China Trip: Madame Tussauds Wax Museum (Shanghai)

The Madame Tussauds Museum in Shanghai displays waxworks of film stars, sports stars and pop stars. It also exhibits sculptures of historical, political and royal figures.

Now, why is this museum so popular? Why are there satellite Madame Tussauds Museums in cities from Las Vegas to London, Bangkok to Busan and Shanghai to Sydney? Why do the waxworks appeal to us so much?

They appeal to our egocentric human instincts. Standing in the company of the powerful, famous, rich, beautiful and intelligent beings, we can exercise our imagination. Perhaps these people could be personal friends and not just people whom we read about in tabloids and fantasy about at night. Perhaps the gap between us weren't that big. Perhaps we could be like them.

So who is Madame Tussaud?

Marie Grosholtz was born in 1761, the daughter of a housekeeper. After marriage to civil engineer Francois Tussaud in 1800, she became known as Madame Tussaud.

She was a skilful artist and this opened many doors for her. Her ability to create realistic waxworks has even saved her from execution! At different points of her illustrious life, she was a Royal tutor, a master figure maker and an astute businesswoman.

When she not even 20 years old, King Louis XVI and his Queen, Marie Antoinette, invited her to the court. Her waxworks were recognised for her consummate craft. For nine years, she lived at Versailles, supervising the artistic education of the King’s sister and enjoying the splendour of court life. 

However, political unrest and social discontent was spreading across France, a reaction to frivolous, absolute monarchical rule, and she was recalled back to Paris.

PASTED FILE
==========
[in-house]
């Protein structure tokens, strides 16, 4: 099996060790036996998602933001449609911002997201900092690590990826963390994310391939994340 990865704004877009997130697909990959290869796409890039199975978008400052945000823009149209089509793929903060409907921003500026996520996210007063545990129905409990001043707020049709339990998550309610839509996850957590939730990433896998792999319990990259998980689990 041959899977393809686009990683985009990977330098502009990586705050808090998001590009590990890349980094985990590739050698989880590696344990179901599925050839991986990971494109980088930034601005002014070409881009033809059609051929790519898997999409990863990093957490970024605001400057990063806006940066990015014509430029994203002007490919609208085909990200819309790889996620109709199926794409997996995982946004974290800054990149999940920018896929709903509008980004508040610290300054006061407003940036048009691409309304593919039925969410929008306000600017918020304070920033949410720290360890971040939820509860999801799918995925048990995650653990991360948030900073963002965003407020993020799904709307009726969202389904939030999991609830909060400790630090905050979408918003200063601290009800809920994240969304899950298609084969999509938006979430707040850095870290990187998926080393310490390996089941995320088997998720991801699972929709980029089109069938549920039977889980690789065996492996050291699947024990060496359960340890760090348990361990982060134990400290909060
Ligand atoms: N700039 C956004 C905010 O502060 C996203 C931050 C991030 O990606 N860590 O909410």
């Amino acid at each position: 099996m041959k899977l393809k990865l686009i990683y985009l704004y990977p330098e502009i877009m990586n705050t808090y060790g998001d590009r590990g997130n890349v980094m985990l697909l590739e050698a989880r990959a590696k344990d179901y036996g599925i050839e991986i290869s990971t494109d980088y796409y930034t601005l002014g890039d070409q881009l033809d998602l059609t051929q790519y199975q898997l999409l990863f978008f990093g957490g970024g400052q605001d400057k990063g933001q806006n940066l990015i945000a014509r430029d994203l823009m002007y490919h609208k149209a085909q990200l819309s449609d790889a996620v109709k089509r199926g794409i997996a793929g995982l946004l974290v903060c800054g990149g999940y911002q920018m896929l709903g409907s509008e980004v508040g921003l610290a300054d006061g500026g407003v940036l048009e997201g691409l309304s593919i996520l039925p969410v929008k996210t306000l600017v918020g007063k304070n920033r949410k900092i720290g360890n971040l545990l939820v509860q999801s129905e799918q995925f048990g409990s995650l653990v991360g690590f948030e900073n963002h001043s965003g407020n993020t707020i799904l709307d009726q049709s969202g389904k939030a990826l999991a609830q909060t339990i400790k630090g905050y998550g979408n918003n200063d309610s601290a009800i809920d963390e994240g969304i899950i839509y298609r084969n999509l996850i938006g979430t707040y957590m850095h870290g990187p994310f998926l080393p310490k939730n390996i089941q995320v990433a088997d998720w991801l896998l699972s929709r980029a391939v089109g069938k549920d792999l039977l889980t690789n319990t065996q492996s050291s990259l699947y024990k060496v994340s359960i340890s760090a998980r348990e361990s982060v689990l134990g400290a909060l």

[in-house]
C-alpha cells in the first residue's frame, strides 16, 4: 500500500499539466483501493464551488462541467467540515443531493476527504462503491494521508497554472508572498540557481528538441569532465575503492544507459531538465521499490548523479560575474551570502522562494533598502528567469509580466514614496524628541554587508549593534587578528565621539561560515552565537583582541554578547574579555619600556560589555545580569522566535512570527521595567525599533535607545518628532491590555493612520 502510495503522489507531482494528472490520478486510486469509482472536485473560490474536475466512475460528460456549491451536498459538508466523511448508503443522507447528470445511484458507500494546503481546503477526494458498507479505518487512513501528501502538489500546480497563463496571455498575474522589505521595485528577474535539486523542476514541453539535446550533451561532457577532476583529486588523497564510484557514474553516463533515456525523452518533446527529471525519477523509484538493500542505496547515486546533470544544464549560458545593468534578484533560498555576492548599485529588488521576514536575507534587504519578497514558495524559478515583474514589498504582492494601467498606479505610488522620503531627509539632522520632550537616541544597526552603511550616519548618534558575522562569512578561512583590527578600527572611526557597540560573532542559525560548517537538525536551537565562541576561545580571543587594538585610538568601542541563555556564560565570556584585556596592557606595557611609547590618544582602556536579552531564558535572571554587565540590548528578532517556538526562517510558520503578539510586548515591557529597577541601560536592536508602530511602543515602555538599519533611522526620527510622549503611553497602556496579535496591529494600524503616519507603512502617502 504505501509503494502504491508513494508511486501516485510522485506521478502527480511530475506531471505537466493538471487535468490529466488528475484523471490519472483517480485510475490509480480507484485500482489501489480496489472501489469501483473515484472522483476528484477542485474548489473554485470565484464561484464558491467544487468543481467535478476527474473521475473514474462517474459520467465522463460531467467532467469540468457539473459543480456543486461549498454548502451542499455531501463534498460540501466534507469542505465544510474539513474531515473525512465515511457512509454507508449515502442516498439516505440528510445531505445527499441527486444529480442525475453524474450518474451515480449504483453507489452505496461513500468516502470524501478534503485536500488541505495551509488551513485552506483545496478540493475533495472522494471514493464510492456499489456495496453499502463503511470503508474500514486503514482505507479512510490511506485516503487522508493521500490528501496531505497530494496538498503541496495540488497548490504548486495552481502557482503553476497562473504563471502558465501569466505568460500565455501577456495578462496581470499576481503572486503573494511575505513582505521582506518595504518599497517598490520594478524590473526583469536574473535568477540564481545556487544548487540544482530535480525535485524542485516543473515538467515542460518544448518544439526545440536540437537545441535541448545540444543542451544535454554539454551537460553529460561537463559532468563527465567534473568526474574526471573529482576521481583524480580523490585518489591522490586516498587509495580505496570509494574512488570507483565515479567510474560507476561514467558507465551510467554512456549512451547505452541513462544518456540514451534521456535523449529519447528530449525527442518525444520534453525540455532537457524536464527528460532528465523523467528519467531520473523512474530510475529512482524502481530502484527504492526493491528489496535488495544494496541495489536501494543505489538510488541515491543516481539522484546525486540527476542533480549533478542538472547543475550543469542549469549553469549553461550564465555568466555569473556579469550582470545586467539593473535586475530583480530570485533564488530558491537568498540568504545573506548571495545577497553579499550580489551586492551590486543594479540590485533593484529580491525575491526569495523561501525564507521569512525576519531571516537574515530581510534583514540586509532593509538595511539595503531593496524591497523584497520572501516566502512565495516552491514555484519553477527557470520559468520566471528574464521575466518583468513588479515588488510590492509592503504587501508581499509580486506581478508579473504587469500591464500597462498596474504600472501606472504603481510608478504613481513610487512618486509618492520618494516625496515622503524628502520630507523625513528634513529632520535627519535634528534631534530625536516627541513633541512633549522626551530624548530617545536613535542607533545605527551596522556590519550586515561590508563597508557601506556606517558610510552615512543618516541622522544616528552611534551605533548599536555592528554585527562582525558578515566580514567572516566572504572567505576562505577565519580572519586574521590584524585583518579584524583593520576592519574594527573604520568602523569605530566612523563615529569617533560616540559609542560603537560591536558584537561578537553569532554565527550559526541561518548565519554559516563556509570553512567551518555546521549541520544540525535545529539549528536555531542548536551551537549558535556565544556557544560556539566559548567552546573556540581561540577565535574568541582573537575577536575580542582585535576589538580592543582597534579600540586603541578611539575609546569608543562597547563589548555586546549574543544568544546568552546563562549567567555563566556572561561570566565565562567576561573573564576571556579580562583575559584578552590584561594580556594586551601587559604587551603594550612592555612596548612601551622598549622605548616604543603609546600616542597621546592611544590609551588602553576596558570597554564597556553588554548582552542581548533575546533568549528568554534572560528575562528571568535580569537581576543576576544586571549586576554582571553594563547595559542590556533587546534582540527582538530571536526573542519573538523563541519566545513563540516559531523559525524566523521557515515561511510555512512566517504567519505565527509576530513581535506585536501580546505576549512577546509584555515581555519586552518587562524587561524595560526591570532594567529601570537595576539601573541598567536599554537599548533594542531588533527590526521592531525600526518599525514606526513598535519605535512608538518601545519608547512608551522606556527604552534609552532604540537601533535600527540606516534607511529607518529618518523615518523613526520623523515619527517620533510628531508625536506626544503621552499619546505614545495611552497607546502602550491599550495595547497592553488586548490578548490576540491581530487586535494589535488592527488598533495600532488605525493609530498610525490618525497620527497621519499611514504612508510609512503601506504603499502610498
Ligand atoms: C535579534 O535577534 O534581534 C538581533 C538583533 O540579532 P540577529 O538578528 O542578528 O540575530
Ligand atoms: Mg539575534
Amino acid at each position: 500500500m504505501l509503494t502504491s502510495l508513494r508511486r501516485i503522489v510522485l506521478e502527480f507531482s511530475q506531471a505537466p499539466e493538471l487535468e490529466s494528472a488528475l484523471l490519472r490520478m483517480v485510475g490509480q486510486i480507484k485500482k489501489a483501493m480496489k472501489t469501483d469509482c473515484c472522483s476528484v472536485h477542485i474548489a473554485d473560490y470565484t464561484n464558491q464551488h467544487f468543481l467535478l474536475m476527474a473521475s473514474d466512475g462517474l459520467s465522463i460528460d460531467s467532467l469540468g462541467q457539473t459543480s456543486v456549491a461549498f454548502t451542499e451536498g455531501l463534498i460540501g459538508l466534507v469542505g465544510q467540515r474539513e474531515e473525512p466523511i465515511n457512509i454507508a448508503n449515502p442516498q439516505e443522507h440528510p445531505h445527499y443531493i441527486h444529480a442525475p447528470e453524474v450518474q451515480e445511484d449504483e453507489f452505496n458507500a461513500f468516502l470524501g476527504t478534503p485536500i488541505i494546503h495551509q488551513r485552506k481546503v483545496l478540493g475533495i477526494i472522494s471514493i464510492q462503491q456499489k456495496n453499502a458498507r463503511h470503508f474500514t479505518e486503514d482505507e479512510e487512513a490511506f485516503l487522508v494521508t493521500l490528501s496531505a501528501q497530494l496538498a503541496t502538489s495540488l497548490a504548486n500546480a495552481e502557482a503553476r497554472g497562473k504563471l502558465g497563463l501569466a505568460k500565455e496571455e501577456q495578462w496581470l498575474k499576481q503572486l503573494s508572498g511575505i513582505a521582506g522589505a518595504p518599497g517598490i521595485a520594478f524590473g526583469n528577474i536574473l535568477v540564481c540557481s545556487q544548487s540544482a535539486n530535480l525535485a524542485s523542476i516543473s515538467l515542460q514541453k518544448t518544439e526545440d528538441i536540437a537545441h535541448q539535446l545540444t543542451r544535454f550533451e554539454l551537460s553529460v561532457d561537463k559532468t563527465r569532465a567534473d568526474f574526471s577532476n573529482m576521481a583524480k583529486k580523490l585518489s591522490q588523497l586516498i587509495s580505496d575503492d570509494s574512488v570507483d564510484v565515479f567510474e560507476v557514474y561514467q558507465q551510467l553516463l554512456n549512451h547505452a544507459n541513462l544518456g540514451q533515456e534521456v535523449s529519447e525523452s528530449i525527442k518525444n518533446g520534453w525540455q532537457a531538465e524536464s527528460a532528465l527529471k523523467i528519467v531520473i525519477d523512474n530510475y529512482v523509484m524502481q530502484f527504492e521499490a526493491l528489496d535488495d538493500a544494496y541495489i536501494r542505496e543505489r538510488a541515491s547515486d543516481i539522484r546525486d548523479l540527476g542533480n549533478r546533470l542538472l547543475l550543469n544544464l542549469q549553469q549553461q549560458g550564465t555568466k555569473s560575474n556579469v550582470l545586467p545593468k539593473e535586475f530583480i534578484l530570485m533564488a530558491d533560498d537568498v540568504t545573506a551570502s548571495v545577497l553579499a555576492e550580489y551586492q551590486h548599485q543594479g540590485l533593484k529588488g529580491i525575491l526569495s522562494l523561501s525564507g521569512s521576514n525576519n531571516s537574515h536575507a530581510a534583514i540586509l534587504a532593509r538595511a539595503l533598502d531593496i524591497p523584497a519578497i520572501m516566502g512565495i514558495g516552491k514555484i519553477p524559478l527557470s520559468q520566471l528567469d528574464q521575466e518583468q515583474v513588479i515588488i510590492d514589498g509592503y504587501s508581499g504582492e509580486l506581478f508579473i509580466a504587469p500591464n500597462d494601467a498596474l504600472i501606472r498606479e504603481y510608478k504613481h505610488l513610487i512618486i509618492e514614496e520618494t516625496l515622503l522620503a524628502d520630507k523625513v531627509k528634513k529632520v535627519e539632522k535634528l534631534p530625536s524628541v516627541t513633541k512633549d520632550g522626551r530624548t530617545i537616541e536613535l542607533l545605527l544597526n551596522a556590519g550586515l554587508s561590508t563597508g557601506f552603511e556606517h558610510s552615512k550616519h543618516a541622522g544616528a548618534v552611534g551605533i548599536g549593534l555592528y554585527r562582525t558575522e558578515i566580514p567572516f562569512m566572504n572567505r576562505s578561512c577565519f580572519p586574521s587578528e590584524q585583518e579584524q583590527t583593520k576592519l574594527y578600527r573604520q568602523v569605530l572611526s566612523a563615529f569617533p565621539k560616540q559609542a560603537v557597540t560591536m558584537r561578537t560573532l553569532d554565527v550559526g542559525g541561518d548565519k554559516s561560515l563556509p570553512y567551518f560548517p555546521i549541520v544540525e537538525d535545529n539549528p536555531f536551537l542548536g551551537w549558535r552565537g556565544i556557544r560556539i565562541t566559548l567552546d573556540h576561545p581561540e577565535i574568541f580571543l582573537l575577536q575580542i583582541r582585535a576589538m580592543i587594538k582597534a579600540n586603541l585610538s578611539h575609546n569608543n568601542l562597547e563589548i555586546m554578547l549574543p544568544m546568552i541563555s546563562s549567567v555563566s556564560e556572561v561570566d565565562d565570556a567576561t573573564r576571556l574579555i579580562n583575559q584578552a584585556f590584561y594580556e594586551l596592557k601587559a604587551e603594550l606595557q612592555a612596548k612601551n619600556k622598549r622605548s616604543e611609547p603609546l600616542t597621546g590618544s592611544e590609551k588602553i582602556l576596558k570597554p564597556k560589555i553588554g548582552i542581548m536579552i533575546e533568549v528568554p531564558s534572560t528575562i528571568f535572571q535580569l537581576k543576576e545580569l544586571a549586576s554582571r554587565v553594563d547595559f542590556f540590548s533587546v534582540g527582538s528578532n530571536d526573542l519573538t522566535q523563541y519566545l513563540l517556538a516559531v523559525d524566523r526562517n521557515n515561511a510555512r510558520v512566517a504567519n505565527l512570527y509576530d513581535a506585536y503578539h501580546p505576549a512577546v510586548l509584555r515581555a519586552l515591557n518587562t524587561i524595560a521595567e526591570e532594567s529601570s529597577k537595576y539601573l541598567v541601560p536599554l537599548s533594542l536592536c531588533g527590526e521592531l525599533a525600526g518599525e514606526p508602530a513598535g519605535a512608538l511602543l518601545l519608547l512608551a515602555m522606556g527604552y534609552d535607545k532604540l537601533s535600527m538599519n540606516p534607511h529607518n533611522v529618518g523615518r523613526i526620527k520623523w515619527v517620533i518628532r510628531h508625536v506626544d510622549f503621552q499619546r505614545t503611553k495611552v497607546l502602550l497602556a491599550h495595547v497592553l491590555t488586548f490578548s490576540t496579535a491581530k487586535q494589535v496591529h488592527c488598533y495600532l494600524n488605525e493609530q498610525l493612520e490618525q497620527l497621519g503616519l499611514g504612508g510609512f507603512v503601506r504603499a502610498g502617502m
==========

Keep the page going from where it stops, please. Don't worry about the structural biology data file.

The Portrait of Madame Tussads

But alas! Fate wasn't kind. Paris would become the centre of a bloody Revolution that would send tremors throughout Europe. Everybody came under the scrutiny of revolutionary leader Robespierre and his bloodthirsty henchmen, and Marie’s connections with the Royal Family made her guilty by association.

Both she and her mother were arrested and imprisoned, sharing a cell with future Empress Josephine. Their heads were shaved in preparation for grisly execution by guillotine, a fate they only narrowly escaped…

On release, Marie’s loyalty to the Revolution was severely tested - she was asked to prepare the death masks of executed nobles, including former friends from her time at court, and her one-time employers, the King and Queen. The only reason she was spared from the guillotine was due to her waxworking skills.

Life after the Revolution also presented problems. By 1800, Marie was married to Francois Tussaud, with two young children. She also inherited an ailing business from her mentor. Madame Tussaud then made the bold decision to take her exhibition of figures on tour; in 1802 she left her husband and country for Great Britain. She never saw either again.

[Text credit: Adapted from the biography of 

I could only imagine the tumultuous nature of her life, being swept about by higher powers, being controlled by forces beyond her control, being a woman in an era when gender equality was unheard of.